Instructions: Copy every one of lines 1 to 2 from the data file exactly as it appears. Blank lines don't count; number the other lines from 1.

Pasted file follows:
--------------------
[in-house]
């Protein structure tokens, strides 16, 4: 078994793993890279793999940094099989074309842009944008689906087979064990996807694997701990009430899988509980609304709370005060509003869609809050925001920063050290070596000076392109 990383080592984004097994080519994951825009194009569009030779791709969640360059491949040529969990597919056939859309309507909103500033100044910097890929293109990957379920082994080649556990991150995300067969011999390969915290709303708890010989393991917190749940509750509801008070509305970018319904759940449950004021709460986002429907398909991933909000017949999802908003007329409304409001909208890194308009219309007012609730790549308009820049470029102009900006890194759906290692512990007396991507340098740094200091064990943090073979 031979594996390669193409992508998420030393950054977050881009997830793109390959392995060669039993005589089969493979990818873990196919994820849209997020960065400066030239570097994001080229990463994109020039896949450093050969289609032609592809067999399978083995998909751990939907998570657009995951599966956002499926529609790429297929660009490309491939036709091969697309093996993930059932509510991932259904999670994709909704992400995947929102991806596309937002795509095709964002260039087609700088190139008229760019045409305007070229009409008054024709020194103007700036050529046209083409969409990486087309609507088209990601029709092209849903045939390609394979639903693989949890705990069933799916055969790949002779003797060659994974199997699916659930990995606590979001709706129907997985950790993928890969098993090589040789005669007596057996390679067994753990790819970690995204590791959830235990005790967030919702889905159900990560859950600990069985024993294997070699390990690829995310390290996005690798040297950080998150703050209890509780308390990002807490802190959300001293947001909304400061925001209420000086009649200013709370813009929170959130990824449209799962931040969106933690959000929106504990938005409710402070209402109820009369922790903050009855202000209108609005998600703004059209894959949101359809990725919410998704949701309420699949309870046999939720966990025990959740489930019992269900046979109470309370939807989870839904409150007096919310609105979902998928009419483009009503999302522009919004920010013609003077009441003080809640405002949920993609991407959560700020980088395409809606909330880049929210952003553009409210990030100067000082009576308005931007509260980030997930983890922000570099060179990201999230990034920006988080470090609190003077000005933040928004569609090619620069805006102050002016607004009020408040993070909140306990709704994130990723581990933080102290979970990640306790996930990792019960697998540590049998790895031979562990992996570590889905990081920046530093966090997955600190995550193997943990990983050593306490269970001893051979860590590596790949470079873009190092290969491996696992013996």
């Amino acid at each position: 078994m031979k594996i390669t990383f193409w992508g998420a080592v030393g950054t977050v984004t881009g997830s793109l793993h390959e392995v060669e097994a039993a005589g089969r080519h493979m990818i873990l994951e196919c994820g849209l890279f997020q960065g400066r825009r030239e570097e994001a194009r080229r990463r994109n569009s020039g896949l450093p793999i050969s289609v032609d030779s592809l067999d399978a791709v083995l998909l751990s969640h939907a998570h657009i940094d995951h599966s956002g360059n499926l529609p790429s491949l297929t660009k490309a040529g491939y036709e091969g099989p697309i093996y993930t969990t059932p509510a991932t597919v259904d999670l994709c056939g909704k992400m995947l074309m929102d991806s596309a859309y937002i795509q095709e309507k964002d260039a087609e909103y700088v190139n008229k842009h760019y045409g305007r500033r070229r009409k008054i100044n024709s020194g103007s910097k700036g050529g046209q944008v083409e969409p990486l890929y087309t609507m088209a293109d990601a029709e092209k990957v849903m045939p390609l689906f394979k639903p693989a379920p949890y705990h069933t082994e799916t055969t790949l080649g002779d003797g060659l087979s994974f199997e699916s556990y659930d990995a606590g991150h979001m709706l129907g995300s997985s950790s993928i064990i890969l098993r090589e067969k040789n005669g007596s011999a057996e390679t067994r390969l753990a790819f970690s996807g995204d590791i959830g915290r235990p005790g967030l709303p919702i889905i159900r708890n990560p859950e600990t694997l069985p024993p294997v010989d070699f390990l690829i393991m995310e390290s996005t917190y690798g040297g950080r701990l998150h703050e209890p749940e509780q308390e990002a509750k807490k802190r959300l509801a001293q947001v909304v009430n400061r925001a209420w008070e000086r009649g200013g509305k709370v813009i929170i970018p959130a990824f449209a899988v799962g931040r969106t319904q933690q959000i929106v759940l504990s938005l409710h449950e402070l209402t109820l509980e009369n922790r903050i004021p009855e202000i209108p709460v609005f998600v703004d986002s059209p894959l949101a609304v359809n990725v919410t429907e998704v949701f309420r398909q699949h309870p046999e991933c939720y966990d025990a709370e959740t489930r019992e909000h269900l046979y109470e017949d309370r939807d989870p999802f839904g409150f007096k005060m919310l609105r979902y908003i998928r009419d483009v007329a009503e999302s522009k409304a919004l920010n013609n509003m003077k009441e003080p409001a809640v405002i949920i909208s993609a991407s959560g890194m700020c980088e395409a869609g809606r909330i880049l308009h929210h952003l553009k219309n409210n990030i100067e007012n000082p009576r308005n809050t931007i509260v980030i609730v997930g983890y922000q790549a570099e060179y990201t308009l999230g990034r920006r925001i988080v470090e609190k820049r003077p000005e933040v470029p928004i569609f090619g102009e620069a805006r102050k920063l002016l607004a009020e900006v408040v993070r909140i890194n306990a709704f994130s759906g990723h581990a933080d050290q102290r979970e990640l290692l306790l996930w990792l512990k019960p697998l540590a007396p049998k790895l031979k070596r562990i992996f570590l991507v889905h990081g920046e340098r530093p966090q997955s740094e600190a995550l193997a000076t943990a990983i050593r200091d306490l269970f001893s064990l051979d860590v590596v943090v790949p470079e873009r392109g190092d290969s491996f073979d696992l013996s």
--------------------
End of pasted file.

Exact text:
[in-house]
């Protein structure tokens, strides 16, 4: 078994793993890279793999940094099989074309842009944008689906087979064990996807694997701990009430899988509980609304709370005060509003869609809050925001920063050290070596000076392109 990383080592984004097994080519994951825009194009569009030779791709969640360059491949040529969990597919056939859309309507909103500033100044910097890929293109990957379920082994080649556990991150995300067969011999390969915290709303708890010989393991917190749940509750509801008070509305970018319904759940449950004021709460986002429907398909991933909000017949999802908003007329409304409001909208890194308009219309007012609730790549308009820049470029102009900006890194759906290692512990007396991507340098740094200091064990943090073979 031979594996390669193409992508998420030393950054977050881009997830793109390959392995060669039993005589089969493979990818873990196919994820849209997020960065400066030239570097994001080229990463994109020039896949450093050969289609032609592809067999399978083995998909751990939907998570657009995951599966956002499926529609790429297929660009490309491939036709091969697309093996993930059932509510991932259904999670994709909704992400995947929102991806596309937002795509095709964002260039087609700088190139008229760019045409305007070229009409008054024709020194103007700036050529046209083409969409990486087309609507088209990601029709092209849903045939390609394979639903693989949890705990069933799916055969790949002779003797060659994974199997699916659930990995606590979001709706129907997985950790993928890969098993090589040789005669007596057996390679067994753990790819970690995204590791959830235990005790967030919702889905159900990560859950600990069985024993294997070699390990690829995310390290996005690798040297950080998150703050209890509780308390990002807490802190959300001293947001909304400061925001209420000086009649200013709370813009929170959130990824449209799962931040969106933690959000929106504990938005409710402070209402109820009369922790903050009855202000209108609005998600703004059209894959949101359809990725919410998704949701309420699949309870046999939720966990025990959740489930019992269900046979109470309370939807989870839904409150007096919310609105979902998928009419483009009503999302522009919004920010013609003077009441003080809640405002949920993609991407959560700020980088395409809606909330880049929210952003553009409210990030100067000082009576308005931007509260980030997930983890922000570099060179990201999230990034920006988080470090609190003077000005933040928004569609090619620069805006102050002016607004009020408040993070909140306990709704994130990723581990933080102290979970990640306790996930990792019960697998540590049998790895031979562990992996570590889905990081920046530093966090997955600190995550193997943990990983050593306490269970001893051979860590590596790949470079873009190092290969491996696992013996």